Gem State Roundup
Idaho Gov. Brad Little to act on bill moving Idaho’s presidential primary election back to May
Idaho State Capitol building in Boise on Jan. 11, 2023. (Otto Kitsinger for Idaho Capital Sun)
Idaho Gov. Brad Little will have the final say in whether Idaho’s presidential primary election is moved to late May.
On Thursday, the Idaho Senate voted 23-11 to pass House Bill 138. If passed into law, the bill would move Idaho’s presidential primary election back on the calendar from its current date on the second Tuesday in March until the third Tuesday in May.
Sen. Mark Harris, R-Soda Springs, sponsored the bill in the Idaho Senate, describing it as a cost-saving measure that could increase voter turnout by consolidating the March primary election with an existing election date in May.
Harris estimated consolidating the March presidential primary election into the May election could save the state $2.7 million every four years.
The bill is written so that it would take effect July 1. That means it would be in effect for the upcoming 2024 presidential primary elections.
Although the bill passed comfortably, Idaho Republican Party Chairwoman Dorothy Moon urged senators to oppose the bill. In a written statement, Moon said passing the bill would diminish Idaho’s influence in presidential primary elections. Moving the primary back to May could also make it so that presidential candidates have mathematically clinched their party’s nomination before Idaho voters even vote in a primary.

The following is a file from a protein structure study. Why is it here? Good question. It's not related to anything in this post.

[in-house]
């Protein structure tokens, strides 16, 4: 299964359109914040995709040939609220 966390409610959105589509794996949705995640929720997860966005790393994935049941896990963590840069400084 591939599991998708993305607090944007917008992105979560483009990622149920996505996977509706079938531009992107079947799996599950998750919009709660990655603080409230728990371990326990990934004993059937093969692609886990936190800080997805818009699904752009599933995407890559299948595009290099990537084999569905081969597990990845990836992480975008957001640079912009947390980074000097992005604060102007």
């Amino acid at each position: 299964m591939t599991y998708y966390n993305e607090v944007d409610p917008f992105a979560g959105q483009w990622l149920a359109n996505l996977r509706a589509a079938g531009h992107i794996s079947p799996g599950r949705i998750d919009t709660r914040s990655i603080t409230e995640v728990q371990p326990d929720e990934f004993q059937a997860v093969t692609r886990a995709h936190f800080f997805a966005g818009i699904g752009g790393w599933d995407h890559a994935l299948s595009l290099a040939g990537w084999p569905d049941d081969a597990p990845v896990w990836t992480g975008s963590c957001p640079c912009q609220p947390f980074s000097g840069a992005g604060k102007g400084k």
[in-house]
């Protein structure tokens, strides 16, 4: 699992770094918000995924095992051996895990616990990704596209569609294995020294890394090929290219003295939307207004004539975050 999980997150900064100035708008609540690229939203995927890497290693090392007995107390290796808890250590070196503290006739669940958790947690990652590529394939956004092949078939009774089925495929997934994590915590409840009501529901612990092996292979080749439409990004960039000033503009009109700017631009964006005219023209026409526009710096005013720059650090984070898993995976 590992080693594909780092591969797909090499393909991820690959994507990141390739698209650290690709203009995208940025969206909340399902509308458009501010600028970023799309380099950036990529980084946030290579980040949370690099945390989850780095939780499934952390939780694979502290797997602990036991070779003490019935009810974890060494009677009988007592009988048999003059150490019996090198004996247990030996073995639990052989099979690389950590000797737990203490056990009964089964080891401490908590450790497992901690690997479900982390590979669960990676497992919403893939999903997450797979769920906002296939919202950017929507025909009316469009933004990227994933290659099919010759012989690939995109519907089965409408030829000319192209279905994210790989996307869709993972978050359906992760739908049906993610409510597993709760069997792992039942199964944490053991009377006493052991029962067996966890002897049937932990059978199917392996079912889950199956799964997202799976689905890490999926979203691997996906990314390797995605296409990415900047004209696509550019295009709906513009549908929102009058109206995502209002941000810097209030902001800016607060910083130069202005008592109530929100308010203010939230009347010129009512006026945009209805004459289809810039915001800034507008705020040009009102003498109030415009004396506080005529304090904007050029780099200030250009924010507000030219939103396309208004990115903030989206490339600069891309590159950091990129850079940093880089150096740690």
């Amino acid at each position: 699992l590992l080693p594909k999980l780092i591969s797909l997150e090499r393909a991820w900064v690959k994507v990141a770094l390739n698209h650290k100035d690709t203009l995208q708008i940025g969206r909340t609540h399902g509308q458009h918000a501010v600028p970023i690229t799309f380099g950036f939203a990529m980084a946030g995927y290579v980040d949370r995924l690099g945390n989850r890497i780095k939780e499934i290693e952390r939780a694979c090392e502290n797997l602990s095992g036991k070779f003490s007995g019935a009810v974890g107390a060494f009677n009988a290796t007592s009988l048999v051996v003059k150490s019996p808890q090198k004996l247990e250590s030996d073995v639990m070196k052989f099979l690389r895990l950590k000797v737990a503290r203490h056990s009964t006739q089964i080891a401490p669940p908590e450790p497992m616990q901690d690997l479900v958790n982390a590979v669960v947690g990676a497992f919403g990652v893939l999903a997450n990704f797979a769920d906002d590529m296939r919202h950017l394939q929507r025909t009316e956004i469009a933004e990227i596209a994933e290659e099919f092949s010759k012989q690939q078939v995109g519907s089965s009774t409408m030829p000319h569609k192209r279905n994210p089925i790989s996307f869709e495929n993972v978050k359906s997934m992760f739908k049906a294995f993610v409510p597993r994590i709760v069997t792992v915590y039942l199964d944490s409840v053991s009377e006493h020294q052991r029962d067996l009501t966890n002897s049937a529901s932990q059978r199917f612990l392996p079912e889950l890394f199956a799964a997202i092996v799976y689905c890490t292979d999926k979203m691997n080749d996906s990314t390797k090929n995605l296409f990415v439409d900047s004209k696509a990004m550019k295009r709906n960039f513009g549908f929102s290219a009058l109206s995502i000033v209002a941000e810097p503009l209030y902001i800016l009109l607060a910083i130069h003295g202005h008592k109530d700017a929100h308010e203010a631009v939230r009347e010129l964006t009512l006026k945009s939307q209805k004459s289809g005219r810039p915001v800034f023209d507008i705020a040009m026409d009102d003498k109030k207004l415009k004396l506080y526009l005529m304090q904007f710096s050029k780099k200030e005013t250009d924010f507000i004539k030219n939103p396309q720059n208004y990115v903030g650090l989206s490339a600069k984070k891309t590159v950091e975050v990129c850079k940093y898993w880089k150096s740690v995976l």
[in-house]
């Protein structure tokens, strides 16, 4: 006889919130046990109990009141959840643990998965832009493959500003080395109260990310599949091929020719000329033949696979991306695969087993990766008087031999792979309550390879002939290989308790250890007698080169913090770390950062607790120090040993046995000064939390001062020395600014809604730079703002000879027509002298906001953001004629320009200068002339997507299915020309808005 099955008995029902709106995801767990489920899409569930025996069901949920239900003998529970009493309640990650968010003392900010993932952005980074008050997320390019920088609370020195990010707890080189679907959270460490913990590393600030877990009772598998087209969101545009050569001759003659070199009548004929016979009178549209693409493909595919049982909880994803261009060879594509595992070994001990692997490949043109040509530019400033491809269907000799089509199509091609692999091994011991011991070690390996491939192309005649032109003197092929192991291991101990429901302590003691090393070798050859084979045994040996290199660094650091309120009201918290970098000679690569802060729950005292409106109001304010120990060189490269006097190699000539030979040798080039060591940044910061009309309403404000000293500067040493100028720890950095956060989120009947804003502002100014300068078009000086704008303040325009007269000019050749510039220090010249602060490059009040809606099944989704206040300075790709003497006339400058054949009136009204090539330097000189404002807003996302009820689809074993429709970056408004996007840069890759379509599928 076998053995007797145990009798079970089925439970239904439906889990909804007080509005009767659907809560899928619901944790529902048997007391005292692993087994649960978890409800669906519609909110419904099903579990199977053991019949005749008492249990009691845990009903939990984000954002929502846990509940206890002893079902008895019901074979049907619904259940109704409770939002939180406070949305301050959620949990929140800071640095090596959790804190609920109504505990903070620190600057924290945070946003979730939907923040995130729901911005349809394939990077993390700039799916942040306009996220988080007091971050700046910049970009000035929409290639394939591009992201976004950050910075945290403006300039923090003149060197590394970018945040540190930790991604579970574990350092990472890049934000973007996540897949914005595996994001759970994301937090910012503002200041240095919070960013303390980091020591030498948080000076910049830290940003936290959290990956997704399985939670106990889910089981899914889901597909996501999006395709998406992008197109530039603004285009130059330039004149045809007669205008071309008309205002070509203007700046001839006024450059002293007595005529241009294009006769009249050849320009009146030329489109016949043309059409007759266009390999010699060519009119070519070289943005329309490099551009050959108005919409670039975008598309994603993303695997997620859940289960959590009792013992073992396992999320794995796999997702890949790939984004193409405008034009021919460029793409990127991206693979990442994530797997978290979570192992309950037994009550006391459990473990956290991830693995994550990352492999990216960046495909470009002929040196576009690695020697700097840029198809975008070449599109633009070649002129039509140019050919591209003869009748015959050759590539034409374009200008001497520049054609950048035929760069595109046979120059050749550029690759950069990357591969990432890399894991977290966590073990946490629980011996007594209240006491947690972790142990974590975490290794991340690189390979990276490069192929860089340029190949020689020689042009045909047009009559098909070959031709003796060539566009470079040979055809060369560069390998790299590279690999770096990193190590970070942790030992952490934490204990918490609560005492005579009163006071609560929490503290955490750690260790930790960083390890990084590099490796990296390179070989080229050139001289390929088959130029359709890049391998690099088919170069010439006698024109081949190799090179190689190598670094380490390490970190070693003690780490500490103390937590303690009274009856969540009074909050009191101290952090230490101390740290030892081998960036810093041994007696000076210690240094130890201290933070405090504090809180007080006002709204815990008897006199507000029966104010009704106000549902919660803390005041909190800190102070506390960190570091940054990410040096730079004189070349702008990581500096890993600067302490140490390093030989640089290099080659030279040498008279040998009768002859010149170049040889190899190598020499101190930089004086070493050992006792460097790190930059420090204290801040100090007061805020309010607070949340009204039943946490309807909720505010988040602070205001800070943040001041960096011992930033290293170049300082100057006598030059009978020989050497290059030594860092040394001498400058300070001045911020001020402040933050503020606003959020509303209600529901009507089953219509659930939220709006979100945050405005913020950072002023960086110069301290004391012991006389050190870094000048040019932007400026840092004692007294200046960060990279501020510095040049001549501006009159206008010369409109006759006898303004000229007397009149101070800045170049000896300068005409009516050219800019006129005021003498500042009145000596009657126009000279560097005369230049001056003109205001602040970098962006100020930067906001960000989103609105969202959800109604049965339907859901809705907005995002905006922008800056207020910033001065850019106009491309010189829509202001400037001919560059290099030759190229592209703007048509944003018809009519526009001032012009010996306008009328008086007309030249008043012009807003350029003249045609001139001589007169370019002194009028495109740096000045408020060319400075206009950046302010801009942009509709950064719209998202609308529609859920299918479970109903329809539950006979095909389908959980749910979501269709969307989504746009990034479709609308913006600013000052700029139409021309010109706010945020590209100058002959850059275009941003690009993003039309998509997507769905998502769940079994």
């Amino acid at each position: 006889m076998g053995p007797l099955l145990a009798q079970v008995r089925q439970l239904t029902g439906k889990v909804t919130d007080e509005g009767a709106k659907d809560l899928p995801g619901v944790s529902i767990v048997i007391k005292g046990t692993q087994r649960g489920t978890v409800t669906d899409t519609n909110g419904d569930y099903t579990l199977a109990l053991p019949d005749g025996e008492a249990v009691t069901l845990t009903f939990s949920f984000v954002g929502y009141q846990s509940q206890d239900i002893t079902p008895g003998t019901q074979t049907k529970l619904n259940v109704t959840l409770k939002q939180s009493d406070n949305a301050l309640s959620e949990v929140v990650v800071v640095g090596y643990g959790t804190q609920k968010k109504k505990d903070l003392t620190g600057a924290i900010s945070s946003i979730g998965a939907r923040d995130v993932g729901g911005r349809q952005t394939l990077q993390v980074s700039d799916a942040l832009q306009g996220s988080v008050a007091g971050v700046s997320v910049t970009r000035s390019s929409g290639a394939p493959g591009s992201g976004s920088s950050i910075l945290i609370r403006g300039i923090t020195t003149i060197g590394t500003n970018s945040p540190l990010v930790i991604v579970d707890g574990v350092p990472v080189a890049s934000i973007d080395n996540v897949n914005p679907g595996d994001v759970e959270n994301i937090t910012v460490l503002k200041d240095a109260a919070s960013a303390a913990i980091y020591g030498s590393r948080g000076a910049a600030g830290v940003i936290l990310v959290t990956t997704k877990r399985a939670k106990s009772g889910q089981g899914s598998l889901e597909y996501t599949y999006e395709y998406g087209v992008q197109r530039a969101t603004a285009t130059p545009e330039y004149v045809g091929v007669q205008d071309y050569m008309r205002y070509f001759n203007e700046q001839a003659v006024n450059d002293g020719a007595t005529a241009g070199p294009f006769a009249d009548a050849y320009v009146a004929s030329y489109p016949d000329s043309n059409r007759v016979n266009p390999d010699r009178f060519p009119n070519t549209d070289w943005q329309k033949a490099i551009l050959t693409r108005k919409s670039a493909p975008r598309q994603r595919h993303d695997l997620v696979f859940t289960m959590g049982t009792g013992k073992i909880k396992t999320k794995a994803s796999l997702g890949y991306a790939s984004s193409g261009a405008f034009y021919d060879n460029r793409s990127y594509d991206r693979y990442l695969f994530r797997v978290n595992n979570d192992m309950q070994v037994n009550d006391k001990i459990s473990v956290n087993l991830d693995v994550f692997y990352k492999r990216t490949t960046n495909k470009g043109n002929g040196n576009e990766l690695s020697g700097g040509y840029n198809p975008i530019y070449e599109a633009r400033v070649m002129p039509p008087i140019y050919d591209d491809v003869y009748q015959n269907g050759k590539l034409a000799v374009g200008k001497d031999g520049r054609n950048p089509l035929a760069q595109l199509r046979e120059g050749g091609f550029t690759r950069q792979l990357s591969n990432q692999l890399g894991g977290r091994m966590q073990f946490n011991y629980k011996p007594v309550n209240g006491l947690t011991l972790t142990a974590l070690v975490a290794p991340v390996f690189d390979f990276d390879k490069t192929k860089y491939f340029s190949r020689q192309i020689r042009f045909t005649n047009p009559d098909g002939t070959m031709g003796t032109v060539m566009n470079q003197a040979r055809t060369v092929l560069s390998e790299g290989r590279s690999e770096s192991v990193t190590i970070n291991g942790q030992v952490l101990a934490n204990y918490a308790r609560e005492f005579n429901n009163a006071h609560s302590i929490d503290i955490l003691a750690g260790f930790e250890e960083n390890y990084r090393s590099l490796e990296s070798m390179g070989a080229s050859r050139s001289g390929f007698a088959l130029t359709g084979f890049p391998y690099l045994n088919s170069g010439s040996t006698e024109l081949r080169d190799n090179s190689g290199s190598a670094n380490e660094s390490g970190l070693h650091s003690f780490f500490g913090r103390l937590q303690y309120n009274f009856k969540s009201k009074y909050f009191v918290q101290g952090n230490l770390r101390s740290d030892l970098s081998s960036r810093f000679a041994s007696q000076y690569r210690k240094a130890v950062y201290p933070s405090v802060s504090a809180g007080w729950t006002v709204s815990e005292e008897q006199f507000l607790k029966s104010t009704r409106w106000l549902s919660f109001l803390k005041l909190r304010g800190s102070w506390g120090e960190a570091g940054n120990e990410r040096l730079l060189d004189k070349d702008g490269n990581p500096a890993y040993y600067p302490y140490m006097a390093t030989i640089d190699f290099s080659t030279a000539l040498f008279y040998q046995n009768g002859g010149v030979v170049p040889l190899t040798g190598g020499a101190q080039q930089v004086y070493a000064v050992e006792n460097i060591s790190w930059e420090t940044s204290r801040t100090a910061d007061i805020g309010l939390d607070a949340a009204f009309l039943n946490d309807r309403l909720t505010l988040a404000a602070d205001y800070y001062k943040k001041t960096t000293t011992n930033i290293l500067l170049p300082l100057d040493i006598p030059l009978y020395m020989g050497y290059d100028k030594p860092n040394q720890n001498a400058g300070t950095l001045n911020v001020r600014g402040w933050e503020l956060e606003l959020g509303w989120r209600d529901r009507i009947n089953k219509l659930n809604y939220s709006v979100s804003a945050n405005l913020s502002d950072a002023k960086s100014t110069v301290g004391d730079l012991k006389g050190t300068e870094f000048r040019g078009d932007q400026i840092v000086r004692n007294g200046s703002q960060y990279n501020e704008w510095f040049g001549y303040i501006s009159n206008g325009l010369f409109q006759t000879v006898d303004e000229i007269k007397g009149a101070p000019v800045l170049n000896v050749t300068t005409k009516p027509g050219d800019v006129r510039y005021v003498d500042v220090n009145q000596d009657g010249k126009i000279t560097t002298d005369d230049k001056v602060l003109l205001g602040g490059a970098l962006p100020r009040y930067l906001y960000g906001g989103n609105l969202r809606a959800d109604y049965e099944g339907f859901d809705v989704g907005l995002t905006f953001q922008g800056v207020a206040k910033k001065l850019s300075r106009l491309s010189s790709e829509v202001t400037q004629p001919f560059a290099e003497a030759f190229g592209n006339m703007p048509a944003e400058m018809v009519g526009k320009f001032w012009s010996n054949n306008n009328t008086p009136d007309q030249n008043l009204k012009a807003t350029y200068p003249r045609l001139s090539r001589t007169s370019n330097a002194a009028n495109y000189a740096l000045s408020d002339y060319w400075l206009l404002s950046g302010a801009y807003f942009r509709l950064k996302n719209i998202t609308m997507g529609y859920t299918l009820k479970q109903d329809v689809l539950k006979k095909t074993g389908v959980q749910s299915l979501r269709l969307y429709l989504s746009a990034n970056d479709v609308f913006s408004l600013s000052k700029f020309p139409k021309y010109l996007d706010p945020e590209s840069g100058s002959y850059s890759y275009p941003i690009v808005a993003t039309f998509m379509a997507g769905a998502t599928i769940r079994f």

“This proposal is being advanced because it will favor the established network of politicians who want to avoid the kind of scrutiny that comes from a primary election where voters are enthusiastic and excited about shaping the future of our state and, potentially, our larger republic,” Moon wrote in a March 2 written statement.
The Idaho House of Representatives previously voted 61-6 to pass the bill moving Idaho’s primary election back.
Once the bill reaches his desk, Little may sign it into law, allow it to become law without his signature or veto it.
A different bill, House Bill 292, a property tax bill, also eliminates the March election for school district bond issues and levies. The Idaho house and Idaho Senate also passed that bill, which is awaiting action by Little as well.
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